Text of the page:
Did you know that Federal Border Agents can search your laptop without cause? Not just laptops, but also cell phones, PDA and digital cameras can all be searched for evidence of crimes when you enter the United States.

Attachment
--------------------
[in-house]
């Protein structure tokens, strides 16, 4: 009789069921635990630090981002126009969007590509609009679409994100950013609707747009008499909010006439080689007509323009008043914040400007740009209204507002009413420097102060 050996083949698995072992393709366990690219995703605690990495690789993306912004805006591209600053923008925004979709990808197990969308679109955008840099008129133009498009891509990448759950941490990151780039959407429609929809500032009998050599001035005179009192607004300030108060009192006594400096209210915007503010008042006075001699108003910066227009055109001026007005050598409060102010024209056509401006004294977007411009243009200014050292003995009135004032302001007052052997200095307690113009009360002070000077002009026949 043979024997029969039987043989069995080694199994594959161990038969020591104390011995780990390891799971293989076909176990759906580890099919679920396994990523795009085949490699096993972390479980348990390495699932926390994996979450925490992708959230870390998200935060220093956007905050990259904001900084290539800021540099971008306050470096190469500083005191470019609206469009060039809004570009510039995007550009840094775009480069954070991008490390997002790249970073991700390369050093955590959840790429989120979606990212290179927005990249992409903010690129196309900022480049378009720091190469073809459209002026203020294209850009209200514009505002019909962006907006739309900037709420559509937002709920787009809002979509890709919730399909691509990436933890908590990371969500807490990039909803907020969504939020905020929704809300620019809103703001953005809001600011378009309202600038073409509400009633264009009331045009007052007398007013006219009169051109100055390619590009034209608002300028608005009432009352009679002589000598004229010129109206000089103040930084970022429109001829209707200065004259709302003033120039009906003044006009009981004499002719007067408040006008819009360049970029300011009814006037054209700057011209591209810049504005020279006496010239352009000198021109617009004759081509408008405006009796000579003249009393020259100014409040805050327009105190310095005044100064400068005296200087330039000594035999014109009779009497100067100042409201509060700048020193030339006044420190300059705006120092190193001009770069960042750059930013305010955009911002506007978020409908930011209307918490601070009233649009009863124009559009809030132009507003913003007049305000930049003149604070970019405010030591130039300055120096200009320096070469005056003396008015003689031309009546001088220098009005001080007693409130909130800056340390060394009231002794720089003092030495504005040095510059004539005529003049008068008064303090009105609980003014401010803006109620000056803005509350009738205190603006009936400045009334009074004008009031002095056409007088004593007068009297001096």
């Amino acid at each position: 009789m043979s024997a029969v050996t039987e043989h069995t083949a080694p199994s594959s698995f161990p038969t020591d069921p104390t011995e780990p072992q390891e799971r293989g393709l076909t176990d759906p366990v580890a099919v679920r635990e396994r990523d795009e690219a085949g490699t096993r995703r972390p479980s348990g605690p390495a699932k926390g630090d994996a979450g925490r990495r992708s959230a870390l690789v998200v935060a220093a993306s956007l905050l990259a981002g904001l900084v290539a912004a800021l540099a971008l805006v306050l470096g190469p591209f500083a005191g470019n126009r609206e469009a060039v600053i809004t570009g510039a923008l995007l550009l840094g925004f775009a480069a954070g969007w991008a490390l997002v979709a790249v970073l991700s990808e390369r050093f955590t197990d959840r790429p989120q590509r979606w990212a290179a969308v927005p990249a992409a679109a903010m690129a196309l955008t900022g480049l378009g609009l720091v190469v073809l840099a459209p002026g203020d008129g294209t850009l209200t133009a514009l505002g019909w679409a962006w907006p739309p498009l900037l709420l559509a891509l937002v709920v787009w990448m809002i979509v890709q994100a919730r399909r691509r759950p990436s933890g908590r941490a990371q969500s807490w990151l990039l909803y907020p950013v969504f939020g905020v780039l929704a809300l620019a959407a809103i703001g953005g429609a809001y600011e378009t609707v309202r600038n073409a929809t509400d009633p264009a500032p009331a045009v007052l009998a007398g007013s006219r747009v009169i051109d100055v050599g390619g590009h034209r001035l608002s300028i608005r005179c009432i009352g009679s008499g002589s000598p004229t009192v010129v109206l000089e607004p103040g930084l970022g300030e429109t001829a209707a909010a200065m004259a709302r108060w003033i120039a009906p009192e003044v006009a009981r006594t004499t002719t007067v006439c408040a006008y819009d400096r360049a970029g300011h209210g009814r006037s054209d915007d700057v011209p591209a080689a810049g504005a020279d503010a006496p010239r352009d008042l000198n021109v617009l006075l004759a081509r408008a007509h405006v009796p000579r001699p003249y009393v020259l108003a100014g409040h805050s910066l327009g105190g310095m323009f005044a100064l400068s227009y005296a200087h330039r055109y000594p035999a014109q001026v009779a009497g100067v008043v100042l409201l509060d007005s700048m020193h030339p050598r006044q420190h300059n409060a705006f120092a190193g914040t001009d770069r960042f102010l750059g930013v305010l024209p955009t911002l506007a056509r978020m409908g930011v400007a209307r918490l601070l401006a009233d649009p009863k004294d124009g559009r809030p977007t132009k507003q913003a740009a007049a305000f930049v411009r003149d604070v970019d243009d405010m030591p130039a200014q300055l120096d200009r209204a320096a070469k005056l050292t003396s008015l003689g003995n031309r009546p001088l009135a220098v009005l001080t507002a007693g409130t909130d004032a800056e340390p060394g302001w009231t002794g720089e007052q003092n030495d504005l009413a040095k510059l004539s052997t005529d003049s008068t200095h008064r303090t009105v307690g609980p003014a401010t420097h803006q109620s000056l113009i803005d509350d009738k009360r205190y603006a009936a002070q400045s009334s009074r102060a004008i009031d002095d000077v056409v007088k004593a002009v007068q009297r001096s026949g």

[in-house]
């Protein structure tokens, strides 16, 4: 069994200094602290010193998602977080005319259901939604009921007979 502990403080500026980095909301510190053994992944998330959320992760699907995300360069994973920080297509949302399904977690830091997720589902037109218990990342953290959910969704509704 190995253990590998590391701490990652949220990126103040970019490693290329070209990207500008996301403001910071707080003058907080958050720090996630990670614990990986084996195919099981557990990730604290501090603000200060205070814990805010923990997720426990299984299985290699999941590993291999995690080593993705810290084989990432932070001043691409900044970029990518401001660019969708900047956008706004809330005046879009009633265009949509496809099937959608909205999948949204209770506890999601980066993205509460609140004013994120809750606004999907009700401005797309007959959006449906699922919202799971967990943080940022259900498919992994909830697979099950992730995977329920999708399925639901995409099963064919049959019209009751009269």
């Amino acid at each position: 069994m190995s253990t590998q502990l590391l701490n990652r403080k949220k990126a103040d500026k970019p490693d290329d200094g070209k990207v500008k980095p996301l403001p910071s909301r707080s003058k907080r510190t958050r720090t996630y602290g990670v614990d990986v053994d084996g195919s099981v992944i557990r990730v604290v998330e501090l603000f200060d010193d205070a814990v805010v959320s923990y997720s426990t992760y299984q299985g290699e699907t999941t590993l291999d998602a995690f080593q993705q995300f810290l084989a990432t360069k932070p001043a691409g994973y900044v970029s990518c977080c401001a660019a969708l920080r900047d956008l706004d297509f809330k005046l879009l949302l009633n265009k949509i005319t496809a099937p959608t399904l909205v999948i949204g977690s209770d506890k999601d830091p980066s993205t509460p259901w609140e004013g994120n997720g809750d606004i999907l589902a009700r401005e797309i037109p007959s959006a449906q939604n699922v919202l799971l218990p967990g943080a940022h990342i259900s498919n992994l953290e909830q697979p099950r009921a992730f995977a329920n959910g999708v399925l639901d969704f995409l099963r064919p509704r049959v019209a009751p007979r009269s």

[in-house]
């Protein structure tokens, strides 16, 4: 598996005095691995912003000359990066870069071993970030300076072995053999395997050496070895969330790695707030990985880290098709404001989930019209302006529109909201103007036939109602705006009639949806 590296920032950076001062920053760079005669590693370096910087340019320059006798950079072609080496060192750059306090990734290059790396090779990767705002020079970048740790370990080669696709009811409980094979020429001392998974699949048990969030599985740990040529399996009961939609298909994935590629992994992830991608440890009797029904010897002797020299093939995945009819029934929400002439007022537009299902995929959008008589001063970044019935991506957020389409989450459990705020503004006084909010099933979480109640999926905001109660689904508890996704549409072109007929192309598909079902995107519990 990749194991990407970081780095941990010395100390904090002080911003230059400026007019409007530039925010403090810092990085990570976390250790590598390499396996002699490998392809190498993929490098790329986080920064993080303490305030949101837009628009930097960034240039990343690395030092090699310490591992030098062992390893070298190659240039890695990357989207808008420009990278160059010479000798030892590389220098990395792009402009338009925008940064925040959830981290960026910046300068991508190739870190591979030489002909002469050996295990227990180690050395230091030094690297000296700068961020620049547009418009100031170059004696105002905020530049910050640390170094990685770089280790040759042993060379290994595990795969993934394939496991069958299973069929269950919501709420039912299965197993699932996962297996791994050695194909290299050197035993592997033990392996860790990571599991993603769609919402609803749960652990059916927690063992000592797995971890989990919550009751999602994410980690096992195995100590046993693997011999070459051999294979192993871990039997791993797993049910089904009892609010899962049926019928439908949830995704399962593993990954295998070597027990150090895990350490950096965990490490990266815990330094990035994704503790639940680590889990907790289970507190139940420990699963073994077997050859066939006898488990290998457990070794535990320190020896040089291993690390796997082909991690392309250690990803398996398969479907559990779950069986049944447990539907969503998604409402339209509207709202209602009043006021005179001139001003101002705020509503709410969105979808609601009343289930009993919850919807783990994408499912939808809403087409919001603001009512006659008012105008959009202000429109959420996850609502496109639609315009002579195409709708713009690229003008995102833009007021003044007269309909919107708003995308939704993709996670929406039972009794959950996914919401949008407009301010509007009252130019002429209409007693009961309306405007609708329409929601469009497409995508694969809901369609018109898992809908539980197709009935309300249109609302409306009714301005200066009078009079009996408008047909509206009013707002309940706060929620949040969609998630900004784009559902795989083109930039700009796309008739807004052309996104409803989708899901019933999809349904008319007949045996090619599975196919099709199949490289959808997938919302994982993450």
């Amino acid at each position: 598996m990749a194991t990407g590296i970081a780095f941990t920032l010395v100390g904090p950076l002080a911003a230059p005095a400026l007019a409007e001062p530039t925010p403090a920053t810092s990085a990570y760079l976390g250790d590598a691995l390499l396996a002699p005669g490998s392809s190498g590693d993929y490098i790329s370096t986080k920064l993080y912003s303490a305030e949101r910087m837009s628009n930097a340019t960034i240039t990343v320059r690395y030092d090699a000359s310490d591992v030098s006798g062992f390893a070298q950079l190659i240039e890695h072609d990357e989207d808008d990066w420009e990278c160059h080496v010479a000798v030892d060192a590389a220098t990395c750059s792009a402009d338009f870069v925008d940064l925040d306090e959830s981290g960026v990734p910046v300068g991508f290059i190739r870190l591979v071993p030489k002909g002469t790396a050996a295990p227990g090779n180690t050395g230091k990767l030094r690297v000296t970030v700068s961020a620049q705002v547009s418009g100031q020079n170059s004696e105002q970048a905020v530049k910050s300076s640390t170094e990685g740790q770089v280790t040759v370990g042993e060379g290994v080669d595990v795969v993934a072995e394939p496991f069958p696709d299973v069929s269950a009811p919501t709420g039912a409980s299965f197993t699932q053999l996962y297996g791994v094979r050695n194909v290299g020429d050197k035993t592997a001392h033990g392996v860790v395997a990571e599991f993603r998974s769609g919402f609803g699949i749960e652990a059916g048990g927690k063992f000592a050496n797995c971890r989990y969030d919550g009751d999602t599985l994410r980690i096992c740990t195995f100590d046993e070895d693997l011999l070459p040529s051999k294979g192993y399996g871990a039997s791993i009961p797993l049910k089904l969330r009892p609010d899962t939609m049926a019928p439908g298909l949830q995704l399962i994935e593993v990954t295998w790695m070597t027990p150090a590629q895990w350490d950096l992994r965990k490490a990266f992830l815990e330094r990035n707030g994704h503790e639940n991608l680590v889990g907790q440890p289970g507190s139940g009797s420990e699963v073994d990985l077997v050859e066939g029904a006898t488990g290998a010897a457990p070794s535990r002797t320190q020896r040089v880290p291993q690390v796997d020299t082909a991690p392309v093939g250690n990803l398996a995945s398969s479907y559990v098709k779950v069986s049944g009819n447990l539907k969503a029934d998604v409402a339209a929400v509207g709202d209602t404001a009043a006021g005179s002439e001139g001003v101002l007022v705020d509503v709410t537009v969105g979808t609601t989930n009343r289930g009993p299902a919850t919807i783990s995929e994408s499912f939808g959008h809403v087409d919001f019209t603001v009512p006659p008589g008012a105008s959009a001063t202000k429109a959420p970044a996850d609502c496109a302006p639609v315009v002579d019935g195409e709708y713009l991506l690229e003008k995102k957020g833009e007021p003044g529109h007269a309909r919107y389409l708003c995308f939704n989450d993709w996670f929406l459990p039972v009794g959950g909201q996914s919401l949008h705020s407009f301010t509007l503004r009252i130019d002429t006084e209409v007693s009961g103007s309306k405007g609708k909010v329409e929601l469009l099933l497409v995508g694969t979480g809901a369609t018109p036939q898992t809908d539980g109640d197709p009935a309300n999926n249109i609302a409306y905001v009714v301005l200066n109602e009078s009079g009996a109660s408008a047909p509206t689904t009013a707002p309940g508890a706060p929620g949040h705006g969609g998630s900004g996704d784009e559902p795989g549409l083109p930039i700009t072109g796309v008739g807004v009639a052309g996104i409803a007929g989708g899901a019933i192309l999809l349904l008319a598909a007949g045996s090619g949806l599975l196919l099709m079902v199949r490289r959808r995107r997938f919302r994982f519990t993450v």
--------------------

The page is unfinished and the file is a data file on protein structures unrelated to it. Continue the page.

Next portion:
Normally, the Fourth Amendment requires “probable cause” in order to search a person or their physical property. At a border crossing, the bar is lowered to merely “reasonable suspicion.” This is referred to as the “border exception” to the Fourth Amendment. However, when it comes to your electronic devices, the bar is virtually non-existent. These special rules governing suspicion-less laptop searches were first announced in 2008 by the Bush Administration and subsequently approved by the 9th Circuit Court of Appeals case of Arnold vs. USA. A second challenge has recently been brought by the ACLU on behalf of the National Press Photographers Association and Pascal Abidor, a 26 year old U.S. /French citizen and Islamic Studies student. Abidor was traveling to his home in New York via Amtrak when he was taken off the train and questioned. Although he was released several hours later without charge, the Department of Homeland Security kept his laptop for eleven days while it was searched. Clearly, a certain level of leeway is required to fight terrorism and help keep the United States safe. Ultimately, this case will likely test the boundaries of that authority.